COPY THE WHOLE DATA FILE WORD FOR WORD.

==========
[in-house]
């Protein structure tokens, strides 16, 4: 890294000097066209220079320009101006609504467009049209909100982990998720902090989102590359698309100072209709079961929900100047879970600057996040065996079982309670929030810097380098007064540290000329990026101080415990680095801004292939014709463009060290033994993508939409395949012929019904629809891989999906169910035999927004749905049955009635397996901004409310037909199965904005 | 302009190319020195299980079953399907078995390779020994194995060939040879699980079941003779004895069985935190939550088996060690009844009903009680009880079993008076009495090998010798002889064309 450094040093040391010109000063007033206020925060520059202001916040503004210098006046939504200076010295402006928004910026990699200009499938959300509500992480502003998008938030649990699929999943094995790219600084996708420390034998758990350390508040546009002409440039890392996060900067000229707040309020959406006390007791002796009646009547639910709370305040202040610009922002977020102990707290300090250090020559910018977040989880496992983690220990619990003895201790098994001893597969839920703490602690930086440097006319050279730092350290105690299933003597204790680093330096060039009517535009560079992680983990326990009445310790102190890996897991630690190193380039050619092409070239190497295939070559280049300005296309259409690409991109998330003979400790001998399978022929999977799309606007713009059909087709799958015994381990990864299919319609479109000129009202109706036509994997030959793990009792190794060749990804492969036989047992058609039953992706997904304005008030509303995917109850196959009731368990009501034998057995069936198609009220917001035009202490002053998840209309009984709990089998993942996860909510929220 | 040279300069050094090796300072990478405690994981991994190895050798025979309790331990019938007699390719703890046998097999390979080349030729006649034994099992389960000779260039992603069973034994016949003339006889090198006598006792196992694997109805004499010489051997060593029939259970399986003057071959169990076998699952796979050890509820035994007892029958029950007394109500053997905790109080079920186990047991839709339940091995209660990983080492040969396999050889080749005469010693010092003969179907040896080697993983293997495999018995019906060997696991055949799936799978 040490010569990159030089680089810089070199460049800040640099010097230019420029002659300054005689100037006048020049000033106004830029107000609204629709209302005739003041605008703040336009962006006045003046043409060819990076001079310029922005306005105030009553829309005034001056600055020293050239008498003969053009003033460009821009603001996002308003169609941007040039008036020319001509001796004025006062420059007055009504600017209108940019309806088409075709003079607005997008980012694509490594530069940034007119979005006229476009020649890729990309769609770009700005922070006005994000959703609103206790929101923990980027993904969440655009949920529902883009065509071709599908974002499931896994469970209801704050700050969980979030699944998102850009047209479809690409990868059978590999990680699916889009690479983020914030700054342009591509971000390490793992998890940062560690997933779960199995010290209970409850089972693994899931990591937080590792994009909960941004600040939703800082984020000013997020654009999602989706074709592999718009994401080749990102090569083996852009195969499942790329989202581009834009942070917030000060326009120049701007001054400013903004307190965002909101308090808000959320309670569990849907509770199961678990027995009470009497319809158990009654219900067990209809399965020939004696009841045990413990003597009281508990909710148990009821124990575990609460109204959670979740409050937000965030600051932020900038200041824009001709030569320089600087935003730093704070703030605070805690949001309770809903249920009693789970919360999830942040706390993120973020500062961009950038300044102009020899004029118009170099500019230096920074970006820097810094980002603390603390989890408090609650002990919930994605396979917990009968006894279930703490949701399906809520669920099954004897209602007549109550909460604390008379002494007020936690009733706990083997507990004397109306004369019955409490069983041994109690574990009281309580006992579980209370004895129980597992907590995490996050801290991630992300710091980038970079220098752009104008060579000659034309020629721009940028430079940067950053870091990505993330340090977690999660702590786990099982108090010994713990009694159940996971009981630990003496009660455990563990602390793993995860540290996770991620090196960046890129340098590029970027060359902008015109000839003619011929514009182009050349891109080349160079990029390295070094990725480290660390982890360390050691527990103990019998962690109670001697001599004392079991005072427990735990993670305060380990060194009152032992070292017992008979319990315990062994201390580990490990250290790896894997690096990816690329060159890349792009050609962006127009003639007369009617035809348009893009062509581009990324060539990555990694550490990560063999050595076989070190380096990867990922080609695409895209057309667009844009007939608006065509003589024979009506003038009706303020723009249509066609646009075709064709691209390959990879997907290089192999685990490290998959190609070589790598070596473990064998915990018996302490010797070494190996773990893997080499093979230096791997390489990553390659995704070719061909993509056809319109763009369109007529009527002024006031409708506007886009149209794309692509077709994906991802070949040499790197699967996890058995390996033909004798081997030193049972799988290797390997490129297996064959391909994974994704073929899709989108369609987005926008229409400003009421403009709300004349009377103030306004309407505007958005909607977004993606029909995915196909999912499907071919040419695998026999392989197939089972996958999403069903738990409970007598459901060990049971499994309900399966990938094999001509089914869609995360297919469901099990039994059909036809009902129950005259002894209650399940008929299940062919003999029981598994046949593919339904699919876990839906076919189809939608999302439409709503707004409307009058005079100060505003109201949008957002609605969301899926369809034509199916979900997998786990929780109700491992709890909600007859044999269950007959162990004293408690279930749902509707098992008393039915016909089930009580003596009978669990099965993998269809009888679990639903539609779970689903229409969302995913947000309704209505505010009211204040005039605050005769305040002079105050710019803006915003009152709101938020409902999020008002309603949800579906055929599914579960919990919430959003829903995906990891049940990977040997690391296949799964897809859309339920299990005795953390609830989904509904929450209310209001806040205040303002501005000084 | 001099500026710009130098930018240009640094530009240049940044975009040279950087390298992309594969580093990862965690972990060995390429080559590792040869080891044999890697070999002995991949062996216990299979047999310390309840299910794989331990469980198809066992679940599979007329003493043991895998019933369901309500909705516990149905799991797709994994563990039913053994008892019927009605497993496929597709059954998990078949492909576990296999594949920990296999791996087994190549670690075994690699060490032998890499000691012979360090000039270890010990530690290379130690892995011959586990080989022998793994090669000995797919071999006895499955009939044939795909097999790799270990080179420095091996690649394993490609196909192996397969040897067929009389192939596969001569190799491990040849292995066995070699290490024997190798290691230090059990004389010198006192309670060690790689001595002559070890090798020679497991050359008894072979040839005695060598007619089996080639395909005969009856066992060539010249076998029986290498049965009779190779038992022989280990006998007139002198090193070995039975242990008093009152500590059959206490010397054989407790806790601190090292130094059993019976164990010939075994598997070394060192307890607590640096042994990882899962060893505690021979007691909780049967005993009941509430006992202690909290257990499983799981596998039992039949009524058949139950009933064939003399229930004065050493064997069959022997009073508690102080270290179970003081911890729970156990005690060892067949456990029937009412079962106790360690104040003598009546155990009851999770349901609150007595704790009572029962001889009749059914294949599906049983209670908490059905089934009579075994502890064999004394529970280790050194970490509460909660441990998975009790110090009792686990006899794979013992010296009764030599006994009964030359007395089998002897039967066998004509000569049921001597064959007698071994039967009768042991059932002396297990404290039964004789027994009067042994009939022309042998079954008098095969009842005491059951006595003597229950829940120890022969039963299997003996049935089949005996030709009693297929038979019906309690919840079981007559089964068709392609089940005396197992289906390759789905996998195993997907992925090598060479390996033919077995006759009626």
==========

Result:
[in-house]
């Protein structure tokens, strides 16, 4: 890294000097066209220079320009101006609504467009049209909100982990998720902090989102590359698309100072209709079961929900100047879970600057996040065996079982309670929030810097380098007064540290000329990026101080415990680095801004292939014709463009060290033994993508939409395949012929019904629809891989999906169910035999927004749905049955009635397996901004409310037909199965904005 | 302009190319020195299980079953399907078995390779020994194995060939040879699980079941003779004895069985935190939550088996060690009844009903009680009880079993008076009495090998010798002889064309 450094040093040391010109000063007033206020925060520059202001916040503004210098006046939504200076010295402006928004910026990699200009499938959300509500992480502003998008938030649990699929999943094995790219600084996708420390034998758990350390508040546009002409440039890392996060900067000229707040309020959406006390007791002796009646009547639910709370305040202040610009922002977020102990707290300090250090020559910018977040989880496992983690220990619990003895201790098994001893597969839920703490602690930086440097006319050279730092350290105690299933003597204790680093330096060039009517535009560079992680983990326990009445310790102190890996897991630690190193380039050619092409070239190497295939070559280049300005296309259409690409991109998330003979400790001998399978022929999977799309606007713009059909087709799958015994381990990864299919319609479109000129009202109706036509994997030959793990009792190794060749990804492969036989047992058609039953992706997904304005008030509303995917109850196959009731368990009501034998057995069936198609009220917001035009202490002053998840209309009984709990089998993942996860909510929220 | 040279300069050094090796300072990478405690994981991994190895050798025979309790331990019938007699390719703890046998097999390979080349030729006649034994099992389960000779260039992603069973034994016949003339006889090198006598006792196992694997109805004499010489051997060593029939259970399986003057071959169990076998699952796979050890509820035994007892029958029950007394109500053997905790109080079920186990047991839709339940091995209660990983080492040969396999050889080749005469010693010092003969179907040896080697993983293997495999018995019906060997696991055949799936799978 040490010569990159030089680089810089070199460049800040640099010097230019420029002659300054005689100037006048020049000033106004830029107000609204629709209302005739003041605008703040336009962006006045003046043409060819990076001079310029922005306005105030009553829309005034001056600055020293050239008498003969053009003033460009821009603001996002308003169609941007040039008036020319001509001796004025006062420059007055009504600017209108940019309806088409075709003079607005997008980012694509490594530069940034007119979005006229476009020649890729990309769609770009700005922070006005994000959703609103206790929101923990980027993904969440655009949920529902883009065509071709599908974002499931896994469970209801704050700050969980979030699944998102850009047209479809690409990868059978590999990680699916889009690479983020914030700054342009591509971000390490793992998890940062560690997933779960199995010290209970409850089972693994899931990591937080590792994009909960941004600040939703800082984020000013997020654009999602989706074709592999718009994401080749990102090569083996852009195969499942790329989202581009834009942070917030000060326009120049701007001054400013903004307190965002909101308090808000959320309670569990849907509770199961678990027995009470009497319809158990009654219900067990209809399965020939004696009841045990413990003597009281508990909710148990009821124990575990609460109204959670979740409050937000965030600051932020900038200041824009001709030569320089600087935003730093704070703030605070805690949001309770809903249920009693789970919360999830942040706390993120973020500062961009950038300044102009020899004029118009170099500019230096920074970006820097810094980002603390603390989890408090609650002990919930994605396979917990009968006894279930703490949701399906809520669920099954004897209602007549109550909460604390008379002494007020936690009733706990083997507990004397109306004369019955409490069983041994109690574990009281309580006992579980209370004895129980597992907590995490996050801290991630992300710091980038970079220098752009104008060579000659034309020629721009940028430079940067950053870091990505993330340090977690999660702590786990099982108090010994713990009694159940996971009981630990003496009660455990563990602390793993995860540290996770991620090196960046890129340098590029970027060359902008015109000839003619011929514009182009050349891109080349160079990029390295070094990725480290660390982890360390050691527990103990019998962690109670001697001599004392079991005072427990735990993670305060380990060194009152032992070292017992008979319990315990062994201390580990490990250290790896894997690096990816690329060159890349792009050609962006127009003639007369009617035809348009893009062509581009990324060539990555990694550490990560063999050595076989070190380096990867990922080609695409895209057309667009844009007939608006065509003589024979009506003038009706303020723009249509066609646009075709064709691209390959990879997907290089192999685990490290998959190609070589790598070596473990064998915990018996302490010797070494190996773990893997080499093979230096791997390489990553390659995704070719061909993509056809319109763009369109007529009527002024006031409708506007886009149209794309692509077709994906991802070949040499790197699967996890058995390996033909004798081997030193049972799988290797390997490129297996064959391909994974994704073929899709989108369609987005926008229409400003009421403009709300004349009377103030306004309407505007958005909607977004993606029909995915196909999912499907071919040419695998026999392989197939089972996958999403069903738990409970007598459901060990049971499994309900399966990938094999001509089914869609995360297919469901099990039994059909036809009902129950005259002894209650399940008929299940062919003999029981598994046949593919339904699919876990839906076919189809939608999302439409709503707004409307009058005079100060505003109201949008957002609605969301899926369809034509199916979900997998786990929780109700491992709890909600007859044999269950007959162990004293408690279930749902509707098992008393039915016909089930009580003596009978669990099965993998269809009888679990639903539609779970689903229409969302995913947000309704209505505010009211204040005039605050005769305040002079105050710019803006915003009152709101938020409902999020008002309603949800579906055929599914579960919990919430959003829903995906990891049940990977040997690391296949799964897809859309339920299990005795953390609830989904509904929450209310209001806040205040303002501005000084 | 001099500026710009130098930018240009640094530009240049940044975009040279950087390298992309594969580093990862965690972990060995390429080559590792040869080891044999890697070999002995991949062996216990299979047999310390309840299910794989331990469980198809066992679940599979007329003493043991895998019933369901309500909705516990149905799991797709994994563990039913053994008892019927009605497993496929597709059954998990078949492909576990296999594949920990296999791996087994190549670690075994690699060490032998890499000691012979360090000039270890010990530690290379130690892995011959586990080989022998793994090669000995797919071999006895499955009939044939795909097999790799270990080179420095091996690649394993490609196909192996397969040897067929009389192939596969001569190799491990040849292995066995070699290490024997190798290691230090059990004389010198006192309670060690790689001595002559070890090798020679497991050359008894072979040839005695060598007619089996080639395909005969009856066992060539010249076998029986290498049965009779190779038992022989280990006998007139002198090193070995039975242990008093009152500590059959206490010397054989407790806790601190090292130094059993019976164990010939075994598997070394060192307890607590640096042994990882899962060893505690021979007691909780049967005993009941509430006992202690909290257990499983799981596998039992039949009524058949139950009933064939003399229930004065050493064997069959022997009073508690102080270290179970003081911890729970156990005690060892067949456990029937009412079962106790360690104040003598009546155990009851999770349901609150007595704790009572029962001889009749059914294949599906049983209670908490059905089934009579075994502890064999004394529970280790050194970490509460909660441990998975009790110090009792686990006899794979013992010296009764030599006994009964030359007395089998002897039967066998004509000569049921001597064959007698071994039967009768042991059932002396297990404290039964004789027994009067042994009939022309042998079954008098095969009842005491059951006595003597229950829940120890022969039963299997003996049935089949005996030709009693297929038979019906309690919840079981007559089964068709392609089940005396197992289906390759789905996998195993997907992925090598060479390996033919077995006759009626």